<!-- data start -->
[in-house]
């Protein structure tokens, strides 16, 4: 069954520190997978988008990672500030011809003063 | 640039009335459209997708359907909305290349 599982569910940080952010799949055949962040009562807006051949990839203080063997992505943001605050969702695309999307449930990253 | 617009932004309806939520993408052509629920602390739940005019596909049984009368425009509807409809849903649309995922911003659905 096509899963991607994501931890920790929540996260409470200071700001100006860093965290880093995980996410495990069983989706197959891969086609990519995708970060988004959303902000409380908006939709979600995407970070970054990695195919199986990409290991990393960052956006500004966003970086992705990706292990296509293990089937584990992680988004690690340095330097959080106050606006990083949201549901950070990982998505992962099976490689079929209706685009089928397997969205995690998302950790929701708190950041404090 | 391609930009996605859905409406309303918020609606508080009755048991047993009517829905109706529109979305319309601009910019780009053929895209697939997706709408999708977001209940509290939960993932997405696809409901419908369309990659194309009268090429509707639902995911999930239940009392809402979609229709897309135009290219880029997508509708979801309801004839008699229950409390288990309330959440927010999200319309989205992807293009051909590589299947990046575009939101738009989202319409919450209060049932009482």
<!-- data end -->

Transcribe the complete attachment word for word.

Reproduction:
[in-house]
């Protein structure tokens, strides 16, 4: 069954520190997978988008990672500030011809003063 | 640039009335459209997708359907909305290349 599982569910940080952010799949055949962040009562807006051949990839203080063997992505943001605050969702695309999307449930990253 | 617009932004309806939520993408052509629920602390739940005019596909049984009368425009509807409809849903649309995922911003659905 096509899963991607994501931890920790929540996260409470200071700001100006860093965290880093995980996410495990069983989706197959891969086609990519995708970060988004959303902000409380908006939709979600995407970070970054990695195919199986990409290991990393960052956006500004966003970086992705990706292990296509293990089937584990992680988004690690340095330097959080106050606006990083949201549901950070990982998505992962099976490689079929209706685009089928397997969205995690998302950790929701708190950041404090 | 391609930009996605859905409406309303918020609606508080009755048991047993009517829905109706529109979305319309601009910019780009053929895209697939997706709408999708977001209940509290939960993932997405696809409901419908369309990659194309009268090429509707639902995911999930239940009392809402979609229709897309135009290219880029997508509708979801309801004839008699229950409390288990309330959440927010999200319309989205992807293009051909590589299947990046575009939101738009989202319409919450209060049932009482």